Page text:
Want To Beat The Market? Why Your Advisor Probably Won’t (and You Shouldn’t Expect To)

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Passive investing has gained a lot of traction in recent years for its ease and “set it and forget it” mentality. The same applies to paying a fee to your financial advisor to manage your assets and portfolios. Fee-based advisors collect based on the assets they have under management for each client. This typically ranges from 1%-3%. You pay your advisor a fee, and they do their best to get you returns that you’re satisfied with.

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Beating the market is typically the goal for most investors. This means a rate of return that exceeds the S&P 500 index.

However, following the S&P 500 can be misleading. When you follow the index can have significant impact on what kind of returns you see. This could largely be why so many new inventors entered the market in 2020 and 2021. In March 2021 alone, the index returned over 53.4%. You could enter a very “hot” market like the one we are experiencing right now, pay a premium for both services and equities prices, but then experience a sharp downturn. Context is key; exactly 12 months ago in March of 2020, the index was -8%.

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The market has experienced a historically high year, giving returns all around that most investors would ordinarily not expect. This is important, specifically now when having conversations with financial advisors.

Financial advisors are sales people just like any other financial professional; their job is to sell you their service. In a year with 20%, 30% and now 50% returns, it’s relatively easy to convince people to invest. It’s also just as easy to overpromise returns when there still exists a likelihood of them climbing higher.

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The golden rule to remember is that the S&P 500 has averaged an inflation-adjusted rate of return of 6%-7% over the last 50 years. That’s it. This accounts for crazy high periods like we are experiencing now, recessions such as the one 2008, coronavirus shutdowns in 2020, dot-com busts, trickle-down economics, ad booms and bubbles of all kinds.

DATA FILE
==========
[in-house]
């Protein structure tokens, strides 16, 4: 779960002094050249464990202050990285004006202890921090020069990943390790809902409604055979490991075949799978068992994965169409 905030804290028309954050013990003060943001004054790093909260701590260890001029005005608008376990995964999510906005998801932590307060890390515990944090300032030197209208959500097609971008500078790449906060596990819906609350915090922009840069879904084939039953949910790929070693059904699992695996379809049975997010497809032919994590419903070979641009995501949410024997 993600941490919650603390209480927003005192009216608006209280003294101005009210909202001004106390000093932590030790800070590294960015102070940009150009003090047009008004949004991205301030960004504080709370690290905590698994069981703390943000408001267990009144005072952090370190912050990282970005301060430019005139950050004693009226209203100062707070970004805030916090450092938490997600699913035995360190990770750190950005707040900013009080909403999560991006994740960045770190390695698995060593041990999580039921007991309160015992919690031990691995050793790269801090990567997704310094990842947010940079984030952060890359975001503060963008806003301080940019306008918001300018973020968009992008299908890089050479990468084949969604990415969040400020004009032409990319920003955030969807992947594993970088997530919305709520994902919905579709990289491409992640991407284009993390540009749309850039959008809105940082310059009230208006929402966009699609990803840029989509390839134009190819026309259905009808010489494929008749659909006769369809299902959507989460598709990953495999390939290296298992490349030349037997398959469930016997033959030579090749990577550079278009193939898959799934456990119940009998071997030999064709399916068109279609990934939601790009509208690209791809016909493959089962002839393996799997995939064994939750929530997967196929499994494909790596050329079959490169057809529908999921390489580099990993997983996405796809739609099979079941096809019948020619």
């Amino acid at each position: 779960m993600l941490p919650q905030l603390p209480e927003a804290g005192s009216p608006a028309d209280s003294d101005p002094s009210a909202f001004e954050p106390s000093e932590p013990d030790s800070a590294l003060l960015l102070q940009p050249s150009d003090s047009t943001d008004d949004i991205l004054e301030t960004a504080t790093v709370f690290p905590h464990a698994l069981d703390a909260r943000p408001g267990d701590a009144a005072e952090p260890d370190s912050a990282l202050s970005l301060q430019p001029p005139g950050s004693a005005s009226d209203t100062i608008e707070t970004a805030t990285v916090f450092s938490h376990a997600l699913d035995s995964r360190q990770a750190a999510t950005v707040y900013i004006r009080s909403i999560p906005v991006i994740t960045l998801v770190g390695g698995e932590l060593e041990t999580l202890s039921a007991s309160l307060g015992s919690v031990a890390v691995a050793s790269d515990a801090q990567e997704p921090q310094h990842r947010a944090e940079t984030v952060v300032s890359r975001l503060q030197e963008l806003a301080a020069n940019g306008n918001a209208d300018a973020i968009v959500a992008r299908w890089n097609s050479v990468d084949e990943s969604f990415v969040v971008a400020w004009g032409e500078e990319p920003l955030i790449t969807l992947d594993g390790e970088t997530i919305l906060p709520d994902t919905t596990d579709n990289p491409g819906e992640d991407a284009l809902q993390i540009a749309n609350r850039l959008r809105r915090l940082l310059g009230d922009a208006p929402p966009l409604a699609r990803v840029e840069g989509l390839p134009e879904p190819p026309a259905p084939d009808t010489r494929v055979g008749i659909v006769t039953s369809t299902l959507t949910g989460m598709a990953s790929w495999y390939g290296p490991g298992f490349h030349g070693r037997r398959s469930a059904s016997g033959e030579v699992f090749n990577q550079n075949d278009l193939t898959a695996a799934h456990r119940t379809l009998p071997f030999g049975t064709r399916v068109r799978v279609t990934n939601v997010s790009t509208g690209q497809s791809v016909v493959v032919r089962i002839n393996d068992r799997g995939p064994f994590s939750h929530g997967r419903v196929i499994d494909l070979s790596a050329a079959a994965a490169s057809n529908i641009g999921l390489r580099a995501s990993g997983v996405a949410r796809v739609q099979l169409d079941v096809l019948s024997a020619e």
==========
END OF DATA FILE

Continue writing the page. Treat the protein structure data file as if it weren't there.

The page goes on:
Expecting your advisor to beat the market really depends on what you want your money to do, and the answers are simple. If you want to invest some extra money in the market for 5-7 years and feel like it was “worth it,” then you’re likely chasing a higher rate of return than the index. If this is the case, you will need to invest in risky stocks, withstand and expect volatility, and be willing to lose the money you have invested.

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If you want to beat the market overall, or stay within striking distance, it is better to have realistic expectations. You should be prepared to not even touch your money for at least 7 years, with a longer time horizon being even more favorable. The longer you are in the market, the better chance you have of receiving an overall rate of return around 7% or 8%. If an advisor is promising you much beyond that, it’s best to stay away. Unless you are willing to go along with the risk, there is not much an advisor can do to both beat the market and keep your principal safe.

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Last updated: June 21, 2021

About the Author

Georgina Tzanetos is a former financial advisor who studied post-industrial capitalist structures at New York University. She has eight years of experience with concentrations in asset management, portfolio management, private client banking, and investment research. Georgina has written for Investopedia and WallStreetMojo. 

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